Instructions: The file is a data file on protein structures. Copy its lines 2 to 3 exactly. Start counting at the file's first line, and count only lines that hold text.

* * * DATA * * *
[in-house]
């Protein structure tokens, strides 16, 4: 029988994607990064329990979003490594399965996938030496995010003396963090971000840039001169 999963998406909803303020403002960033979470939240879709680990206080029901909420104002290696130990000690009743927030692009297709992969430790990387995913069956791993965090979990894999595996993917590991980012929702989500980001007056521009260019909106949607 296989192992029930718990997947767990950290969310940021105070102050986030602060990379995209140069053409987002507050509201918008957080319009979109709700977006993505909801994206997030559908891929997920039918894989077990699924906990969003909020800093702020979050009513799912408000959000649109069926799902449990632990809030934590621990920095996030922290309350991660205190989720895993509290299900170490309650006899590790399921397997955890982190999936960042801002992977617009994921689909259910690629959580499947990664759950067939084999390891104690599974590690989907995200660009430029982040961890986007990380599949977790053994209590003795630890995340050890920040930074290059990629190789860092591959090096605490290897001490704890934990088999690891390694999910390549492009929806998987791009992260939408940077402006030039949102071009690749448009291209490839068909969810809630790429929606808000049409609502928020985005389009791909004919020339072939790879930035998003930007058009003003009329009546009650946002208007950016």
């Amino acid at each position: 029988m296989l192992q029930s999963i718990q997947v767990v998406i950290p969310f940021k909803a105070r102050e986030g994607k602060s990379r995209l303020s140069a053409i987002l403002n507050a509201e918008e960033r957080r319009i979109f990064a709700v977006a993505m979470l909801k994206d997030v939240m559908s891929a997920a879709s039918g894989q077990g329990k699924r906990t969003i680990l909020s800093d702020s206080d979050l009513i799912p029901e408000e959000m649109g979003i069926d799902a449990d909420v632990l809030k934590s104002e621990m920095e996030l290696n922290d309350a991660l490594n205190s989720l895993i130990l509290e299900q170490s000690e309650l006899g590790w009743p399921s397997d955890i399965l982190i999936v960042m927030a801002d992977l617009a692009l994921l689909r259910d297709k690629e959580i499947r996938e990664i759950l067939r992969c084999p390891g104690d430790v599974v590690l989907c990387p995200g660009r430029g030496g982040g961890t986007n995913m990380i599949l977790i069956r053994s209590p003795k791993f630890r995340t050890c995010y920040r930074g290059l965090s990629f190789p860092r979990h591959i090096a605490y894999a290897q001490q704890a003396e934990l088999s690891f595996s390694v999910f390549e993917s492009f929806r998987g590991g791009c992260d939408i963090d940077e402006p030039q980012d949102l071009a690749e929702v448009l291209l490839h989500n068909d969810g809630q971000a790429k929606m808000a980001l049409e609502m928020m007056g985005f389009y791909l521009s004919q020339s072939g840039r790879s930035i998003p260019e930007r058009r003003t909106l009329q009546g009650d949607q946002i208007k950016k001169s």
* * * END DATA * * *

């Protein structure tokens, strides 16, 4: 029988994607990064329990979003490594399965996938030496995010003396963090971000840039001169 999963998406909803303020403002960033979470939240879709680990206080029901909420104002290696130990000690009743927030692009297709992969430790990387995913069956791993965090979990894999595996993917590991980012929702989500980001007056521009260019909106949607 296989192992029930718990997947767990950290969310940021105070102050986030602060990379995209140069053409987002507050509201918008957080319009979109709700977006993505909801994206997030559908891929997920039918894989077990699924906990969003909020800093702020979050009513799912408000959000649109069926799902449990632990809030934590621990920095996030922290309350991660205190989720895993509290299900170490309650006899590790399921397997955890982190999936960042801002992977617009994921689909259910690629959580499947990664759950067939084999390891104690599974590690989907995200660009430029982040961890986007990380599949977790053994209590003795630890995340050890920040930074290059990629190789860092591959090096605490290897001490704890934990088999690891390694999910390549492009929806998987791009992260939408940077402006030039949102071009690749448009291209490839068909969810809630790429929606808000049409609502928020985005389009791909004919020339072939790879930035998003930007058009003003009329009546009650946002208007950016």
């Amino acid at each position: 029988m296989l192992q029930s999963i718990q997947v767990v998406i950290p969310f940021k909803a105070r102050e986030g994607k602060s990379r995209l303020s140069a053409i987002l403002n507050a509201e918008e960033r957080r319009i979109f990064a709700v977006a993505m979470l909801k994206d997030v939240m559908s891929a997920a879709s039918g894989q077990g329990k699924r906990t969003i680990l909020s800093d702020s206080d979050l009513i799912p029901e408000e959000m649109g979003i069926d799902a449990d909420v632990l809030k934590s104002e621990m920095e996030l290696n922290d309350a991660l490594n205190s989720l895993i130990l509290e299900q170490s000690e309650l006899g590790w009743p399921s397997d955890i399965l982190i999936v960042m927030a801002d992977l617009a692009l994921l689909r259910d297709k690629e959580i499947r996938e990664i759950l067939r992969c084999p390891g104690d430790v599974v590690l989907c990387p995200g660009r430029g030496g982040g961890t986007n995913m990380i599949l977790i069956r053994s209590p003795k791993f630890r995340t050890c995010y920040r930074g290059l965090s990629f190789p860092r979990h591959i090096a605490y894999a290897q001490q704890a003396e934990l088999s690891f595996s390694v999910f390549e993917s492009f929806r998987g590991g791009c992260d939408i963090d940077e402006p030039q980012d949102l071009a690749e929702v448009l291209l490839h989500n068909d969810g809630q971000a790429k929606m808000a980001l049409e609502m928020m007056g985005f389009y791909l521009s004919q020339s072939g840039r790879s930035i998003p260019e930007r058009r003003t909106l009329q009546g009650d949607q946002i208007k950016k001169s």